Bank of Canada Governor Stephen Poloz will break his months-long silence now that the election is wrapped, and while the bitter campaign dominated headlines the outcome may do little to sway our central banker’s view of the economy.

True, a Liberal minority government that campaigned on deeper deficits could end up spending even more as it searches for opposition support to stay in power.

And on the surface, that suggests fiscal stimulus could start doing the heavy lifting that monetary policy has been shouldered with for more than a decade – or at least lend a stronger hand.

Some Bay Street economists don’t seem convinced ahead of Wednesday’s rate decision and Monetary Policy Report.

“I wouldn’t expect any near-term impact on the Bank of Canada’s thinking or actions as a result of the election,” Brian DePratto, senior economist at TD Bank Group, told BNN Bloomberg in an email.

With Canada nearing the tail end of the business cycle, employment high and an economy effectively running at capacity, fiscal multipliers are lower than they would be in a recession, according to DePratto.

Translation: “You get less growth bang for your fiscal buck.”


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    While much is made politically about deficit spending, CIBC World Markets Deputy Chief Economist Benjamin Tal says Justin Trudeau’s election promises amount to some $4 billion in spending, “which is roughly 0.2 per cent of GDP.”

    “Not big enough to change the mind of the Bank of Canada in any meaningful way,” Tal told BNN Bloomberg.

    “Any progress on trade is much more important.”

    The Canadian economy has, so far, largely sidestepped the economic damage wrought by the trade war between the United States and China. But a small, open economy like Canada’s cannot stay immune from a global slowdown forever.

    So while you can expect Poloz to weigh in on global trade strife, there’s a large degree of uncertainty on that front. And the same can be said about election promises: they’re not policy yet.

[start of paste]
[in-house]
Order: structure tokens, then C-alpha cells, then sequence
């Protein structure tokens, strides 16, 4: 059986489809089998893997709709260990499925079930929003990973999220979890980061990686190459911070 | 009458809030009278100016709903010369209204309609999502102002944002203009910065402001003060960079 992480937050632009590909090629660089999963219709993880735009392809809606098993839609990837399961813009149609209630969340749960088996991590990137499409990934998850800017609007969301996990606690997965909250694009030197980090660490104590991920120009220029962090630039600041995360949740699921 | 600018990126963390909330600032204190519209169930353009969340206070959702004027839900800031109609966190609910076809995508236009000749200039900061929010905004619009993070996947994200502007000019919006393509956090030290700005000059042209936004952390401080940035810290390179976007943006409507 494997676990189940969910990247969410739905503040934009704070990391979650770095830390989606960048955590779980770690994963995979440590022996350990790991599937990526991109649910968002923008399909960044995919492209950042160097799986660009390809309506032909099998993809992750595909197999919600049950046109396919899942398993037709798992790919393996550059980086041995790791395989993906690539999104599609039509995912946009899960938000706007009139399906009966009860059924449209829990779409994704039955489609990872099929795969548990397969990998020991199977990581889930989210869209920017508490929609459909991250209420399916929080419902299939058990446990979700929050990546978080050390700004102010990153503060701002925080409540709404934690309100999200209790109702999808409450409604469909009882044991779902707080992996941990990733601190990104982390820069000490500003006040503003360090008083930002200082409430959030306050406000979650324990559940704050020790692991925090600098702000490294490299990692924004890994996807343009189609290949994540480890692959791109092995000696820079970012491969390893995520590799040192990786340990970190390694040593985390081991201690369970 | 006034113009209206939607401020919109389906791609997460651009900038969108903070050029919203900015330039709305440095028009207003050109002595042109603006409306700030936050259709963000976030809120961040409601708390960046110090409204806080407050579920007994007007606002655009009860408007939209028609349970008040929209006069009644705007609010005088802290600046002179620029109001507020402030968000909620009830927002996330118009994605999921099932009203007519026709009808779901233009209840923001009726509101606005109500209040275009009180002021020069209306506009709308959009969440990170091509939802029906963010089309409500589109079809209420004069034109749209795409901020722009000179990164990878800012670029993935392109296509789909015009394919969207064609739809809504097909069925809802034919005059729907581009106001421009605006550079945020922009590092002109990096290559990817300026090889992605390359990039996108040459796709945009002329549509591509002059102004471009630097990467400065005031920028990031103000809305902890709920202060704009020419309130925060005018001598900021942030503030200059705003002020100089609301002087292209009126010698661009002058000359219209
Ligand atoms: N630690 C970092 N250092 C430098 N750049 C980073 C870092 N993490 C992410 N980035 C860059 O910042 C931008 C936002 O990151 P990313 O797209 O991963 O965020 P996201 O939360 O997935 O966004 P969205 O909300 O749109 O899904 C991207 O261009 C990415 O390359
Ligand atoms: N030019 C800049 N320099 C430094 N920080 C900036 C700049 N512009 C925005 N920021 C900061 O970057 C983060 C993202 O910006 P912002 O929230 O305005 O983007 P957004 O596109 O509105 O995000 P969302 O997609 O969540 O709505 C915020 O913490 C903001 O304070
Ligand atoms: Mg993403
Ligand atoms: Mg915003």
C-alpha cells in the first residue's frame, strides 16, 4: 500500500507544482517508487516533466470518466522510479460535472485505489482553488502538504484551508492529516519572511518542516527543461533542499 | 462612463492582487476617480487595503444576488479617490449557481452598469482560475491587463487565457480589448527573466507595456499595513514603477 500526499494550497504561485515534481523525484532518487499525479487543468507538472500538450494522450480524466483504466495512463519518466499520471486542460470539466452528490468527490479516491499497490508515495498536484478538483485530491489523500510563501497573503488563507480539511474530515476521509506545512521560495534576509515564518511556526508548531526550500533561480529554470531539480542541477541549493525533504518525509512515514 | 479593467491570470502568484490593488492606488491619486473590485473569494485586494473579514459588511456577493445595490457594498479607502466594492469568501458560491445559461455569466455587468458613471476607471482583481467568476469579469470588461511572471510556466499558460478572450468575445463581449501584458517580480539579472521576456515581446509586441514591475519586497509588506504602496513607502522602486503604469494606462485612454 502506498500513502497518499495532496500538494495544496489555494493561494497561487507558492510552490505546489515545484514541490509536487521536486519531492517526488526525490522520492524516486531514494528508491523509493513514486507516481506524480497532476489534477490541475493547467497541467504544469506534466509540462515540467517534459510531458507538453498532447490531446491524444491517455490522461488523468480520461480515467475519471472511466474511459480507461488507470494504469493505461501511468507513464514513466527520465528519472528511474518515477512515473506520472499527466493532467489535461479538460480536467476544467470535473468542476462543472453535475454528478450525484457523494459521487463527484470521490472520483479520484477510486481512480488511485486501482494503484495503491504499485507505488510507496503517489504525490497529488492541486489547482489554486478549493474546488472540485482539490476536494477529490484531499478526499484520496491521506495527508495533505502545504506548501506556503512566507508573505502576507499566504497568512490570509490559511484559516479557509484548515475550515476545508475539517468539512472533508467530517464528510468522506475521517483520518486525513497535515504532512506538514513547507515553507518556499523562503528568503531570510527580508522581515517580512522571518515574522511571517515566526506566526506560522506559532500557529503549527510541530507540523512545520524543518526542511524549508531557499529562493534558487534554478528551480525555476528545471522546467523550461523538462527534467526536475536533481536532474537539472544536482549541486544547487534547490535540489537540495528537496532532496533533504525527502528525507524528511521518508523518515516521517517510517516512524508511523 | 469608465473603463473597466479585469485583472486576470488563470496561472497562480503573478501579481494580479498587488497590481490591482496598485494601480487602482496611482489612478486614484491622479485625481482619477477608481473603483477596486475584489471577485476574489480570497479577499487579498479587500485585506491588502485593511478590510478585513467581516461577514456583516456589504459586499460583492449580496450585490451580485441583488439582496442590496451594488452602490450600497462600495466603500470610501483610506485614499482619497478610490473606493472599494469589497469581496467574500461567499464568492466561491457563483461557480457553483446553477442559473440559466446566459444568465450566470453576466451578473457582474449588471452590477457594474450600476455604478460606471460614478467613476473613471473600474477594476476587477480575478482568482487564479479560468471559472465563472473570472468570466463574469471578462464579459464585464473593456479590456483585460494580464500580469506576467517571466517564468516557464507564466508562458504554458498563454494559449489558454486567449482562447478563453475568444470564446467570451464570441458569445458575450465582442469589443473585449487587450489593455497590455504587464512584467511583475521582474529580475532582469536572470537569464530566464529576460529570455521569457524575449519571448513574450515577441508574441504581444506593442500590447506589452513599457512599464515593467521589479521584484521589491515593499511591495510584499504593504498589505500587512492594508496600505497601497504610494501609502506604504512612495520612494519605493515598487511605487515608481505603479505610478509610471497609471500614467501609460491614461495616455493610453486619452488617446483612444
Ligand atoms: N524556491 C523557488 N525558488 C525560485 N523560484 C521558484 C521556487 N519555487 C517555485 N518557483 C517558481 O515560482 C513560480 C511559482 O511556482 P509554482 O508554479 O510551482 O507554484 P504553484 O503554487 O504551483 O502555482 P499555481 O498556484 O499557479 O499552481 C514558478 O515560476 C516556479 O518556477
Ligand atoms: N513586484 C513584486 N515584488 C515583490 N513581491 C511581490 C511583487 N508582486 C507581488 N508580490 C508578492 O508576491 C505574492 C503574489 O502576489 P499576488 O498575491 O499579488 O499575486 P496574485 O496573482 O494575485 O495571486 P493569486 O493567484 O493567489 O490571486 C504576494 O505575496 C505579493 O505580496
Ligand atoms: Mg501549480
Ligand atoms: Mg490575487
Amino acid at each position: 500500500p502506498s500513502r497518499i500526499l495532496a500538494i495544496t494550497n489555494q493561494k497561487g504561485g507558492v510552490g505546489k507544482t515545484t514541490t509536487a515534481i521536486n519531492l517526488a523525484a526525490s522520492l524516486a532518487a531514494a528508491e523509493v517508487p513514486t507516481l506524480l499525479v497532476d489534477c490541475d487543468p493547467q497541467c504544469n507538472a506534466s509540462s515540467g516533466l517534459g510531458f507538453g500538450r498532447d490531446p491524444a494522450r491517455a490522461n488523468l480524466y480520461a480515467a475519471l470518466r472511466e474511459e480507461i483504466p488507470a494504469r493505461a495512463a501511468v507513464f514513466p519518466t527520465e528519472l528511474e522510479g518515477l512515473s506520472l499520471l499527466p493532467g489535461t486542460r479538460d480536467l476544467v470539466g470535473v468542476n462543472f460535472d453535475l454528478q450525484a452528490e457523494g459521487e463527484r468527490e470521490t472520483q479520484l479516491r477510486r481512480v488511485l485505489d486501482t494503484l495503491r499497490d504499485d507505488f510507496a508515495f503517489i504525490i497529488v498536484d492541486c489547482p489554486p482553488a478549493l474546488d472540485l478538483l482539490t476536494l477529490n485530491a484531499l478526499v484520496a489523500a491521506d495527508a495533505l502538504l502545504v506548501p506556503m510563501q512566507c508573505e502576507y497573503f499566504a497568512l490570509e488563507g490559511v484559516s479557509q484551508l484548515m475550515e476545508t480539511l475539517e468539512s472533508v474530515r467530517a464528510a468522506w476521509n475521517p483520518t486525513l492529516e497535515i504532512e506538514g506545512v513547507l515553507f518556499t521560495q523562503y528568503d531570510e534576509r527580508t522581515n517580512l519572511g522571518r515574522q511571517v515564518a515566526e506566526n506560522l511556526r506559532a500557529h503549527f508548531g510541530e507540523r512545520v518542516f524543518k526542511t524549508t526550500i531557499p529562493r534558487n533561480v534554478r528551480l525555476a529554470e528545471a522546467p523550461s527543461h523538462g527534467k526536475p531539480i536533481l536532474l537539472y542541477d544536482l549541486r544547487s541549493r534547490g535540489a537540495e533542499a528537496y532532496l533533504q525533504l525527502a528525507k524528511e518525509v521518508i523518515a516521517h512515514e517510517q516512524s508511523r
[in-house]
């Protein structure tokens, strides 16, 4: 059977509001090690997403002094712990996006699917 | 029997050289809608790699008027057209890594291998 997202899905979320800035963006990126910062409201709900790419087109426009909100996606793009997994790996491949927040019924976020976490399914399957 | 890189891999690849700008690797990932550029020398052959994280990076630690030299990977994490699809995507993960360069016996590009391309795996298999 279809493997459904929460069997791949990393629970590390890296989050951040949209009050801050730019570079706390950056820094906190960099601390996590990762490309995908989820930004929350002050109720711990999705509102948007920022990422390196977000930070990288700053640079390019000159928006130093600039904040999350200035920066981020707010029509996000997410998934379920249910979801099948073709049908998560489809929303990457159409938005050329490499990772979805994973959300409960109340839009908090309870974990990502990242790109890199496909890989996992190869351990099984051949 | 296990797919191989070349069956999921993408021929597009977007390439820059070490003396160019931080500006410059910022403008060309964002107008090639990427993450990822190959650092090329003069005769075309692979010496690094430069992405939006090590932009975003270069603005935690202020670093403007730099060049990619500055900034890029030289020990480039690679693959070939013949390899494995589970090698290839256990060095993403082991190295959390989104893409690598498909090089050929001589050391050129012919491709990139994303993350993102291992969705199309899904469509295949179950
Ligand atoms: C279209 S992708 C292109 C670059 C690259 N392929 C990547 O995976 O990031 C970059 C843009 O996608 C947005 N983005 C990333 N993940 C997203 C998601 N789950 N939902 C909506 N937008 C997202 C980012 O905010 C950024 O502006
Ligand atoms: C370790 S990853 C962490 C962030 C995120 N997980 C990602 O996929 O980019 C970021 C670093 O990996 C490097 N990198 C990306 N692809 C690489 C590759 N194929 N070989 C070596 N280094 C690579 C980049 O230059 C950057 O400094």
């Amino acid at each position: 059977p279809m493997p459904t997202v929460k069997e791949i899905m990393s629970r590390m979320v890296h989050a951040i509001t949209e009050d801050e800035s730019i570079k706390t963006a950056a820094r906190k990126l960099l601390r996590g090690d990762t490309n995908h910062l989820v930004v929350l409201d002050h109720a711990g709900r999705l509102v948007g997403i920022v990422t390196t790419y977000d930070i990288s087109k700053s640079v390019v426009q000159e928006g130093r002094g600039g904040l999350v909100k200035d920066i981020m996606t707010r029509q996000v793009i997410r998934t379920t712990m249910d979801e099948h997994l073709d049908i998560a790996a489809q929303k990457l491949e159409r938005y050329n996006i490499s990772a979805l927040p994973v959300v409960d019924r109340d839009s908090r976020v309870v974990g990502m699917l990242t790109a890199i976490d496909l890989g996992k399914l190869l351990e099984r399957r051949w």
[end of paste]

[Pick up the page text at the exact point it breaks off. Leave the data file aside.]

“The Bank may also want to get more information on potential changes to fiscal policy following this week’s election,” Stephen Brown, Senior Canada Economist at Capital Economics, told BNN Bloomberg.

    Brown notes the main differences between the 2019 budget and the Liberal government’s new policy proposals start in the 2021-22 fiscal year.

    “In other words, the election result does not materially affect the economic outlook for the next 18 months.”

    Canada’s “robust” job growth and the firming housing market – not to mention inflation sitting near the Bank’s sweet spot of two per cent – will keep Poloz holding steady on rates over the next year, according to BMO Capital Markets.

    “We were already leaning to no move by the Bank over the next year,” BMO Chief Economist Doug Porter told BNN Bloomberg. “The election result just reinforces that on-hold view.”

    That said, Porter notes it’s been months since Poloz weighed in with an updated economic forecast.

    “He may have a very different view on the world, and we will find out next week.”